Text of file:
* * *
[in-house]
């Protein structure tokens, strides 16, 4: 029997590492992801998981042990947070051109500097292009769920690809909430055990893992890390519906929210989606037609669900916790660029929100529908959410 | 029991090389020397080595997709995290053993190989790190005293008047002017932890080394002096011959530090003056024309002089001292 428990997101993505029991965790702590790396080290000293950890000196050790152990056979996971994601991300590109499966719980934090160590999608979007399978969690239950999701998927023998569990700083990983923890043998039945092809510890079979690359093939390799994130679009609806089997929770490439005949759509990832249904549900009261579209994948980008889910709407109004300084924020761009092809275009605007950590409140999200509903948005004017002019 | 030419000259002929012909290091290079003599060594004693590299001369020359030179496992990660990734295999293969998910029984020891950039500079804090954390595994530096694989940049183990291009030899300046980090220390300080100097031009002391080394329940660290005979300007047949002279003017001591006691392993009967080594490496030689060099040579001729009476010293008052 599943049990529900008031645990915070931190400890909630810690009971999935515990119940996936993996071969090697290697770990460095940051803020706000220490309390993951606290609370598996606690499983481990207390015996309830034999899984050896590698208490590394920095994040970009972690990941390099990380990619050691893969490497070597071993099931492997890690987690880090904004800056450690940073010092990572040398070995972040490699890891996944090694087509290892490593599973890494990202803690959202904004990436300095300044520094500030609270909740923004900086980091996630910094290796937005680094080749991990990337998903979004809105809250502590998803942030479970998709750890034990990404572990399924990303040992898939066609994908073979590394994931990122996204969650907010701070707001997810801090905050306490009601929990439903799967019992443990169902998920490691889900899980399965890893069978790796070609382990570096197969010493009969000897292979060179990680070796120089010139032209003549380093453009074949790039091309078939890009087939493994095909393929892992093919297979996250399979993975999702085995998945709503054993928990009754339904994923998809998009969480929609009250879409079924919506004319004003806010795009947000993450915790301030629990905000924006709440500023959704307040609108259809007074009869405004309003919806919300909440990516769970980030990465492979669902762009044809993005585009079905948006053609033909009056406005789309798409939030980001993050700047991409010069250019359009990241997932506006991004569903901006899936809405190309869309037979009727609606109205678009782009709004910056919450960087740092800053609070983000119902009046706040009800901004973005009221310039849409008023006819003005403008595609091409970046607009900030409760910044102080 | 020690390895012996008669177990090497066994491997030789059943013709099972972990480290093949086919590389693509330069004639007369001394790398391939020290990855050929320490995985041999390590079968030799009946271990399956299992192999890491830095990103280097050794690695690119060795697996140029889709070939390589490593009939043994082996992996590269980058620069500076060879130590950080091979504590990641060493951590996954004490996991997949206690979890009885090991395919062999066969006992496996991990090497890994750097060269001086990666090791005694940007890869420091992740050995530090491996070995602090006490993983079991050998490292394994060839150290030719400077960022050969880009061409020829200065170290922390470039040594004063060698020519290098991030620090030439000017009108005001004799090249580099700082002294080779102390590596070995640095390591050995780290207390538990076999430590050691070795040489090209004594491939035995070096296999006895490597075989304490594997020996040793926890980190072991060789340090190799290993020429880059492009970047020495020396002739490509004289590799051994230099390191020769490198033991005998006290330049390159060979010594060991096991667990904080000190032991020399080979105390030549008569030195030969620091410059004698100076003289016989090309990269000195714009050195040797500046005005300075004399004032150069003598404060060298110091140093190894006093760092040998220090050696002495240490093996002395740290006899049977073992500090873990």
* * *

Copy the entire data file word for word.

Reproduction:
[in-house]
């Protein structure tokens, strides 16, 4: 029997590492992801998981042990947070051109500097292009769920690809909430055990893992890390519906929210989606037609669900916790660029929100529908959410 | 029991090389020397080595997709995290053993190989790190005293008047002017932890080394002096011959530090003056024309002089001292 428990997101993505029991965790702590790396080290000293950890000196050790152990056979996971994601991300590109499966719980934090160590999608979007399978969690239950999701998927023998569990700083990983923890043998039945092809510890079979690359093939390799994130679009609806089997929770490439005949759509990832249904549900009261579209994948980008889910709407109004300084924020761009092809275009605007950590409140999200509903948005004017002019 | 030419000259002929012909290091290079003599060594004693590299001369020359030179496992990660990734295999293969998910029984020891950039500079804090954390595994530096694989940049183990291009030899300046980090220390300080100097031009002391080394329940660290005979300007047949002279003017001591006691392993009967080594490496030689060099040579001729009476010293008052 599943049990529900008031645990915070931190400890909630810690009971999935515990119940996936993996071969090697290697770990460095940051803020706000220490309390993951606290609370598996606690499983481990207390015996309830034999899984050896590698208490590394920095994040970009972690990941390099990380990619050691893969490497070597071993099931492997890690987690880090904004800056450690940073010092990572040398070995972040490699890891996944090694087509290892490593599973890494990202803690959202904004990436300095300044520094500030609270909740923004900086980091996630910094290796937005680094080749991990990337998903979004809105809250502590998803942030479970998709750890034990990404572990399924990303040992898939066609994908073979590394994931990122996204969650907010701070707001997810801090905050306490009601929990439903799967019992443990169902998920490691889900899980399965890893069978790796070609382990570096197969010493009969000897292979060179990680070796120089010139032209003549380093453009074949790039091309078939890009087939493994095909393929892992093919297979996250399979993975999702085995998945709503054993928990009754339904994923998809998009969480929609009250879409079924919506004319004003806010795009947000993450915790301030629990905000924006709440500023959704307040609108259809007074009869405004309003919806919300909440990516769970980030990465492979669902762009044809993005585009079905948006053609033909009056406005789309798409939030980001993050700047991409010069250019359009990241997932506006991004569903901006899936809405190309869309037979009727609606109205678009782009709004910056919450960087740092800053609070983000119902009046706040009800901004973005009221310039849409008023006819003005403008595609091409970046607009900030409760910044102080 | 020690390895012996008669177990090497066994491997030789059943013709099972972990480290093949086919590389693509330069004639007369001394790398391939020290990855050929320490995985041999390590079968030799009946271990399956299992192999890491830095990103280097050794690695690119060795697996140029889709070939390589490593009939043994082996992996590269980058620069500076060879130590950080091979504590990641060493951590996954004490996991997949206690979890009885090991395919062999066969006992496996991990090497890994750097060269001086990666090791005694940007890869420091992740050995530090491996070995602090006490993983079991050998490292394994060839150290030719400077960022050969880009061409020829200065170290922390470039040594004063060698020519290098991030620090030439000017009108005001004799090249580099700082002294080779102390590596070995640095390591050995780290207390538990076999430590050691070795040489090209004594491939035995070096296999006895490597075989304490594997020996040793926890980190072991060789340090190799290993020429880059492009970047020495020396002739490509004289590799051994230099390191020769490198033991005998006290330049390159060979010594060991096991667990904080000190032991020399080979105390030549008569030195030969620091410059004698100076003289016989090309990269000195714009050195040797500046005005300075004399004032150069003598404060060298110091140093190894006093760092040998220090050696002495240490093996002395740290006899049977073992500090873990």